A handful of national and local partners in the esports industry, including Philly’s Nerd Street Gamers and CSL Esports, announced this week that they are forming NACE Starleague. It’ll be the largest collegiate esports league in North America, per the partners.
On the team behind the league, Nerd Street and CSL are joined by the National Association of Collegiate Esports (NACE) and Mainline, a software company in collegiate esports. In all, the league will serve more than 14,500 students across 600 colleges and universities.
“This partnership marks a truly historic milestone for collegiate esports,” Rob Johnson, CEO of CSL Esports, said in a statement. “Combining the efforts of four major players in collegiate esports is a transformative moment to create more access and opportunities for student-athletes and further elevate the sport in ways that were previously not possible.”
Johnson said the league intends to help advance the competitive experience for student athletes and help the universities themselves navigate the quickly growing industry.
Local schools and universities participating in the league include Arcadia University, Temple University, Drexel University, Lehigh University, Pennsylvania State University, St. Joseph’s University and the University of Pennsylvania. NACE Starleague plans to collaborate with participating schools to host localized invitationals and build esports practice facilities.
Starleague operations will begin in the fall of this year. They will host multiple tiers of skill levels, from student-run clubs to school-sanctioned varsity teams. Registration is expected to open in early August for varsity, and NACE will help oversee match rules in compliance with game publishers, student-athlete verification, recruitment best practices and varsity team development.
The league took about seven months of preparation, following Playfly Sports’ acquisition of CSL Esports last September. CSL’s Director of Marketing Hung Tran said the company set out to make collegiate esports more sustainable for schools, and it believes this partnership model has the greatest potential.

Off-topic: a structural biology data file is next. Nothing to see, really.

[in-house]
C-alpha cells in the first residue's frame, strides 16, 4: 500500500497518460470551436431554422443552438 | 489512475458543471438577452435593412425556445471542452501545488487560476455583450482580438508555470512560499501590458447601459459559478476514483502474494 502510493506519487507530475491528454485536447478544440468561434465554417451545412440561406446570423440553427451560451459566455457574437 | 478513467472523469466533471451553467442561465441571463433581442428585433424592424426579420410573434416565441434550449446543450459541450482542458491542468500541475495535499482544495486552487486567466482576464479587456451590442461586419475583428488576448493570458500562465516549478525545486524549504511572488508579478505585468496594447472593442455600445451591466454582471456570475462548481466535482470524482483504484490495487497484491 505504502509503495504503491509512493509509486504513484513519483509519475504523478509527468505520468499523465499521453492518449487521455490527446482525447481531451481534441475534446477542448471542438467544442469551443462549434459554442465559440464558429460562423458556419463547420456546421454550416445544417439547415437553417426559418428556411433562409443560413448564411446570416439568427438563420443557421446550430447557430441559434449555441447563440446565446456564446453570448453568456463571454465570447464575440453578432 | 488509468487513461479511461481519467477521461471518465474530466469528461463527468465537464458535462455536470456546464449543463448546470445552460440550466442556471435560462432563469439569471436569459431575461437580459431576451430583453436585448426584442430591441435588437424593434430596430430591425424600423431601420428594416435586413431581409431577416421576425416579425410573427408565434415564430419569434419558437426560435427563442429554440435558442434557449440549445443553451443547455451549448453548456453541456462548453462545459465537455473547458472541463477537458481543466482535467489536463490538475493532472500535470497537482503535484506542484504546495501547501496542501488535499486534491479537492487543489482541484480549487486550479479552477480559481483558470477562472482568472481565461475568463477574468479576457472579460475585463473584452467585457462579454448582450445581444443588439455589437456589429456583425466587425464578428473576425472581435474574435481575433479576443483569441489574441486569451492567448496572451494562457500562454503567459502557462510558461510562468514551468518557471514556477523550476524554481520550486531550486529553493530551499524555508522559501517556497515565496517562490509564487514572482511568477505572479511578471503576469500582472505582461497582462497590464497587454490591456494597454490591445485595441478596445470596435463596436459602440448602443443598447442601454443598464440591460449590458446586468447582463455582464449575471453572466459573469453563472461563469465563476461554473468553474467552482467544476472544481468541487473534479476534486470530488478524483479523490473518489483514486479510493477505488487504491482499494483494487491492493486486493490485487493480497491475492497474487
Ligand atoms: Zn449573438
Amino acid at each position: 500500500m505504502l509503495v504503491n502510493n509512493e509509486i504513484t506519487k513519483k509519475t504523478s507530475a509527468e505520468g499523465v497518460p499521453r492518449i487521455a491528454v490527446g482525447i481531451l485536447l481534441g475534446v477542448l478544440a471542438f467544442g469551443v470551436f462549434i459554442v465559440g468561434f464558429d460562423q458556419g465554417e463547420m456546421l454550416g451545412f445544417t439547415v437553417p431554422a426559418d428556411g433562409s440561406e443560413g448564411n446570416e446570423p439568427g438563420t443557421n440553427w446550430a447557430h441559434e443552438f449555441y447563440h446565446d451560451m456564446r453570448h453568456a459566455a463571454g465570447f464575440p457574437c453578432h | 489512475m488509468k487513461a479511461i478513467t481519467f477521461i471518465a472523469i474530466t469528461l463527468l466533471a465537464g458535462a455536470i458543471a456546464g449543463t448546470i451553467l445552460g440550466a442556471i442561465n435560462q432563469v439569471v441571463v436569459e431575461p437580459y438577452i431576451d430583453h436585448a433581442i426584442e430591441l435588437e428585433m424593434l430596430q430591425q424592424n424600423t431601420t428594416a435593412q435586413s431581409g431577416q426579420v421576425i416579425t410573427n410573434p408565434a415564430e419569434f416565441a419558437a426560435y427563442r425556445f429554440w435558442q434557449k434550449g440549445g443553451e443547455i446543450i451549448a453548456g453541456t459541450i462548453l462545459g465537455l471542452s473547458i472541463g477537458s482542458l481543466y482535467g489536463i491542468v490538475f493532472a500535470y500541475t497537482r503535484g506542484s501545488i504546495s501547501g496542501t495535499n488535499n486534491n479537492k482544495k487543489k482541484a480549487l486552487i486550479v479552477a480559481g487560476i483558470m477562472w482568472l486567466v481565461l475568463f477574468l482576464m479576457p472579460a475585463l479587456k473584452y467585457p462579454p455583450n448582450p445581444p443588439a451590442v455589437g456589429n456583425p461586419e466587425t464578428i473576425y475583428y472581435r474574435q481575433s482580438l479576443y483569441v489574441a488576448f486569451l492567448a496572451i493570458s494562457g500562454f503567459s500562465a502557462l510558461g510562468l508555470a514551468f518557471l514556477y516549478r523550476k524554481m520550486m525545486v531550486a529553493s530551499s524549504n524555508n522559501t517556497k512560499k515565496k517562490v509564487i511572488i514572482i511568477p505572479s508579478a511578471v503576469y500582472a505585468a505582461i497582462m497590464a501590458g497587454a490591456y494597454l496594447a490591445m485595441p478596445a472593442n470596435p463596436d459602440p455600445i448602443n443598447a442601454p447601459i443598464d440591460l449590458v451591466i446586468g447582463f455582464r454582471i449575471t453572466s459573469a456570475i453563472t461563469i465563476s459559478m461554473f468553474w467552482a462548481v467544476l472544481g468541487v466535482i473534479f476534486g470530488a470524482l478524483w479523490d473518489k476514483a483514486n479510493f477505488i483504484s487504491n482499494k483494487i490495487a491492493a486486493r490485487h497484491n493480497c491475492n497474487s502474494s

"I’m excited to be a part of a changing tide that unites businesses in our industry to cooperate instead of excluding one another."
“All the brands in this partnership are highly respected and great at what they do, so by coming together, we can create the greatest change,” Tran said in an email.
Nerd Street Gamers’ in-person Localhost facilities will provide teams with access to training facilities, broadcast production and competition space as well as discounted access to Nerd Street collegiate tournaments.
“I’m excited to be a part of a changing tide that unites businesses in our industry to cooperate instead of excluding one another,” John Fazio, CEO of Nerd Street, said. “We hope that this partnership will define success in a way that drives greater collaboration amongst our peers in the industry, and ultimately delivers value to our stakeholders: the gamers.”
Mainline’s tournament platform will provide team management, student authentication for colleges and universities, deep sponsorship integrations and up-to-date privacy and legal compliance. The league will also be working directly with schools on a curriculum and on facility development.
Tran told Technical.ly that the partnership is currently working with different publishers to finalize the league’s fall schedule.
“Unlike stick and ball sports, esports essentially plays with a ball that someone else owns,” he said. “We are stewards of their brand and want to make sure that we are a great marketing vehicle for their brands and creators of the games.”